The guys talk about the nationwide ban of Google Glass in movie theaters. The later answer the question, "Some of my employees travel to our different offices during the week. Normally this wouldn't be a big issue but some of our offices are in different states. What should I be concerned with?"
NASIR: All right. Welcome to our podcast where we cover business in the news and answer some of your business legal questions that you, the listener, can send in to firstname.lastname@example.org. My name is Nasir Pasha.
MATT: And I’m Matt Staub.
NASIR: You know, I’m wondering if we should slow down our pace, like, as far as how we talk because, you know, if you listen to NPR, they talk very slowly and are very methodical on everything that they say that it makes you want to fall asleep.
MATT: Ah. Well, for me, in my opinion, I like fast talking better. I talk a little bit in general, but I listen to a good amount of podcasts. I speed it up sometimes – maybe give it a 1.5 speed or maybe even a 2.0 times if they talk… some people talk really, really slow and so you can actually double the speed.
MATT: And then, it sounds like they’re actually talking normal.
NASIR: It sounds normal?
MATT: Oh, really? Yeah, I think the NPR podcast are a 2.0-speeder, as you would say. Maybe our podcast, at most, 1.25 – what would you say? 1.25er?
NASIR: Yeah, I don’t know. There’s other podcast apps that allow you to go, I guess there’s a newer one – I don’t know how new it is now but it’s pretty cool. I don’t know how it does it. You can just download this podcast – or whichever one – and, at any breaks in-between talking – so, like, right now, when I pick up again, it would automatically cut that out of the podcast. Like, I guess, just any dead time, even if it’s a fraction of a second. It just automatically cuts it out so it’s just continuous talking, nonstop, which I don’t know how it does that, but it’s kind of cool.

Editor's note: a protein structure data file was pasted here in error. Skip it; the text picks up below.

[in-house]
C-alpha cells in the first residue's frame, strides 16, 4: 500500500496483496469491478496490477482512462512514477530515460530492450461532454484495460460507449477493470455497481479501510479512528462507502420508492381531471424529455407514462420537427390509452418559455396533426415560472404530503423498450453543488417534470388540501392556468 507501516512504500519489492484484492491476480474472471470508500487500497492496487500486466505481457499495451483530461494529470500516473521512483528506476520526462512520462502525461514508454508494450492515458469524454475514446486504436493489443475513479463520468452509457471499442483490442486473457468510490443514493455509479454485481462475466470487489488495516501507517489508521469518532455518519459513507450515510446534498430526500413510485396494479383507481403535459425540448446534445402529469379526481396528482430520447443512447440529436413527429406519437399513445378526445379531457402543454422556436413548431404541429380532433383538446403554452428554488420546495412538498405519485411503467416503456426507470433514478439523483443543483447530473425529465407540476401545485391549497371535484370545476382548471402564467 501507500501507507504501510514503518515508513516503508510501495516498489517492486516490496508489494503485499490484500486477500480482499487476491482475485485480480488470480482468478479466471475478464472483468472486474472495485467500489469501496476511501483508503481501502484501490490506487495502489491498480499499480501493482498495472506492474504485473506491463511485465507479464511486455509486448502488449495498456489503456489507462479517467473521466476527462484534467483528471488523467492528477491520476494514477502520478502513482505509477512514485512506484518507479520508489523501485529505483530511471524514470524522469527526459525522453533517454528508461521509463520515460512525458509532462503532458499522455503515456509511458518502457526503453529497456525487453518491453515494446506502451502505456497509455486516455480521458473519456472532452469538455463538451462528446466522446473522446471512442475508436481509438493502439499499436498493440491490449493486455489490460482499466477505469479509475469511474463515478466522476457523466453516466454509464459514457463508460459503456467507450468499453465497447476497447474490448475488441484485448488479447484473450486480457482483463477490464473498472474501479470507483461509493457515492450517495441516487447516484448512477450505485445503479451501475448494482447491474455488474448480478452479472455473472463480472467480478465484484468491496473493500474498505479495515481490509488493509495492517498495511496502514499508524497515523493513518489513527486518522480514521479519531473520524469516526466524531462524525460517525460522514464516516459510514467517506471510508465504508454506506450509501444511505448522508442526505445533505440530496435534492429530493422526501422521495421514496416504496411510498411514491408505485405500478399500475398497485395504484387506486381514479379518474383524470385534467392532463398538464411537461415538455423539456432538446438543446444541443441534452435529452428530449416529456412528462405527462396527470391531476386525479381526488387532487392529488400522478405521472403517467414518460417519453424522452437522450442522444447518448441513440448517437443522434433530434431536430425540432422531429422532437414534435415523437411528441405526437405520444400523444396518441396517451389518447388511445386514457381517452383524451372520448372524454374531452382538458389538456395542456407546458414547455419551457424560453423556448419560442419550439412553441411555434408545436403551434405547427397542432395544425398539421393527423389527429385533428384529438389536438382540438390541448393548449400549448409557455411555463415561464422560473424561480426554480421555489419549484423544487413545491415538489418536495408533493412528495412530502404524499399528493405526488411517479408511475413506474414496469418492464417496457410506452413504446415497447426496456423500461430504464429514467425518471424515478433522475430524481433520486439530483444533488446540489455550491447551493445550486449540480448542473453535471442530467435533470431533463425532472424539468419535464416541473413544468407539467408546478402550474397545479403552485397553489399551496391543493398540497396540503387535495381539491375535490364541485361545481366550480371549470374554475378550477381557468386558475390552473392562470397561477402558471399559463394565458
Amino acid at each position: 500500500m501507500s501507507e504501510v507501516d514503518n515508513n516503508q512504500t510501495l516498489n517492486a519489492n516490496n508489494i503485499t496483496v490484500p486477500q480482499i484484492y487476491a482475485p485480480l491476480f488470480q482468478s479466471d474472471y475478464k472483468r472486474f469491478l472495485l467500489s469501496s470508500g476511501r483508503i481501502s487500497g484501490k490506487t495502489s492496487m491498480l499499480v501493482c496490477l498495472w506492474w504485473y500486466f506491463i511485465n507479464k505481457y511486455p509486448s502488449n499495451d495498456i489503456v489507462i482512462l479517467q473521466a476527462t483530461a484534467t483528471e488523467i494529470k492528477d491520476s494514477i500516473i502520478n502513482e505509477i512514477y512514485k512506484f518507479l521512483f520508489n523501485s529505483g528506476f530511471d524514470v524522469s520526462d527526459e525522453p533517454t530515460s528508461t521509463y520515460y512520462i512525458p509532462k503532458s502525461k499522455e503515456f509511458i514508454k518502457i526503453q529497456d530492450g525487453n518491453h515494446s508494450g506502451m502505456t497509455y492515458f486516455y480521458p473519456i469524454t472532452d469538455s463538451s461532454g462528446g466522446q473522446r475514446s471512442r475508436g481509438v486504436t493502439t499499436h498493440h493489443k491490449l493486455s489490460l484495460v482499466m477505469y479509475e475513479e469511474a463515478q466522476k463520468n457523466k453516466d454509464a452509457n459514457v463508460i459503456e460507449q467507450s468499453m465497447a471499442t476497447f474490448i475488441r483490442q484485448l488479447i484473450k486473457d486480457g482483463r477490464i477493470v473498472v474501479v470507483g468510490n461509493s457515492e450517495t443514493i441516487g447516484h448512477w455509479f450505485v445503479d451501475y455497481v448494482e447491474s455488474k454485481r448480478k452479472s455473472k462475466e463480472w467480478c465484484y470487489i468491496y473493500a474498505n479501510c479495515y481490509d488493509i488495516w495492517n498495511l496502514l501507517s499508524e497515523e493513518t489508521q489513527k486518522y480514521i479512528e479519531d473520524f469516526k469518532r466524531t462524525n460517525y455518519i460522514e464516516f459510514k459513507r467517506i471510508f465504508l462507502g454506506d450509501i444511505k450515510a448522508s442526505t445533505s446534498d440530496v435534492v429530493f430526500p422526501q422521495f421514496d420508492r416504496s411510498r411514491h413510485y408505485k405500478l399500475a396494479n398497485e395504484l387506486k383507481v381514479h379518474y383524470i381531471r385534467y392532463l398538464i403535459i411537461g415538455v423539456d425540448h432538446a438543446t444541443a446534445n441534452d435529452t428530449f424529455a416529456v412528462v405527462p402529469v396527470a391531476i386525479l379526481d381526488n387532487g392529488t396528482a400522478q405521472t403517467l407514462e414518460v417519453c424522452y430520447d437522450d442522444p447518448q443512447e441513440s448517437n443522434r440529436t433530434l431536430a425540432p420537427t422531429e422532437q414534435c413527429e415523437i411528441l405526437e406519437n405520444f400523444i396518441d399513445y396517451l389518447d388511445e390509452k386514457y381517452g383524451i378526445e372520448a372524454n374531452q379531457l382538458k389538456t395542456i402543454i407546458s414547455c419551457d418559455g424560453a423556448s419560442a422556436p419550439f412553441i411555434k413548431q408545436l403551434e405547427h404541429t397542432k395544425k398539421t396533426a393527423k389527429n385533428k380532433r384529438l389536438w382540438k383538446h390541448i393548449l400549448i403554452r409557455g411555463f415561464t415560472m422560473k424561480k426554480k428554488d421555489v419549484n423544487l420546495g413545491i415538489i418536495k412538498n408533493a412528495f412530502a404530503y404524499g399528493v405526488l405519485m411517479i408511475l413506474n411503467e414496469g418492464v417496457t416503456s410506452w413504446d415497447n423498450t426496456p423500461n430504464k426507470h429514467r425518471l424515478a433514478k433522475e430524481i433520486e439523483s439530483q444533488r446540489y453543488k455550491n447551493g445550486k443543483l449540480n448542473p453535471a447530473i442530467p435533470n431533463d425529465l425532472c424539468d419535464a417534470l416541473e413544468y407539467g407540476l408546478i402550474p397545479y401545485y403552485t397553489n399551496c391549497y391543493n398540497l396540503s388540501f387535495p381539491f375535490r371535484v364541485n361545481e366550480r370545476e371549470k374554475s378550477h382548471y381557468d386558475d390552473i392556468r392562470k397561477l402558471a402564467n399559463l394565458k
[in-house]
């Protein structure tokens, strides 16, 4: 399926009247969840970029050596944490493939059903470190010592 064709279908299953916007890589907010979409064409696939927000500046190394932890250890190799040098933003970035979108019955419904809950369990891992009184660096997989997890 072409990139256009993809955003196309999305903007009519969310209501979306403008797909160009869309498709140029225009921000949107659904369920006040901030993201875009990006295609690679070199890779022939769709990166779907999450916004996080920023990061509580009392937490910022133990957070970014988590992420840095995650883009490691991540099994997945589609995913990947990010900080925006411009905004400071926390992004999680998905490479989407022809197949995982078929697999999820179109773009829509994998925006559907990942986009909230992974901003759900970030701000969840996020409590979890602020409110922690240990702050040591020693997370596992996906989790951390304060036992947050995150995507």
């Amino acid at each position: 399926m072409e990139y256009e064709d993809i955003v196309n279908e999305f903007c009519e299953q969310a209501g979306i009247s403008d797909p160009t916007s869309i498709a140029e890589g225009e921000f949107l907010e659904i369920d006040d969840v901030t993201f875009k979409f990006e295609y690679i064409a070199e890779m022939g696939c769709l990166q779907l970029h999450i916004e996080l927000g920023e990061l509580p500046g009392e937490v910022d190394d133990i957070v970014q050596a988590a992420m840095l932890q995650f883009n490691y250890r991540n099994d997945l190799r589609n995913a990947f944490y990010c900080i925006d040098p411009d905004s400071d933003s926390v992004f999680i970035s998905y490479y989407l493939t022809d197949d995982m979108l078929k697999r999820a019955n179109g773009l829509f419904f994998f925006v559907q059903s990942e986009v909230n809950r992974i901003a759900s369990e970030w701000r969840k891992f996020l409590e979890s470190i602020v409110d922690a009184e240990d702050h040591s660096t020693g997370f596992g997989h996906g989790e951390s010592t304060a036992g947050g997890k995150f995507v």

MATT: That’s strange.
NASIR: Can you do the break example again? I didn’t get it.
MATT: I thought it was a good example.
NASIR: It was a good example. It was just funny. All right. Let’s get to our motion picture article today.
MATT: Yeah, so the MPAA and NATO – but not the NATO, not the one you’re thinking of.
NASIR: Not the North Atlantic Treaty Organization.
MATT: Yeah, so the Motion Picture Association of America and the National Association of Theatre Owners (NATO) I guess have gone on – in the US, obviously – a nationwide ban of Google Glass in movie theatres. I think there have been some banning throughout the country here and there, but this is just a blanket ban that people can no longer wear that in movie theatres. I think from the legal perspective, it’s a little bit interesting because we don’t like to talk about – well, I don’t like to talk about constitutional rights on this podcast or I guess in general at all but…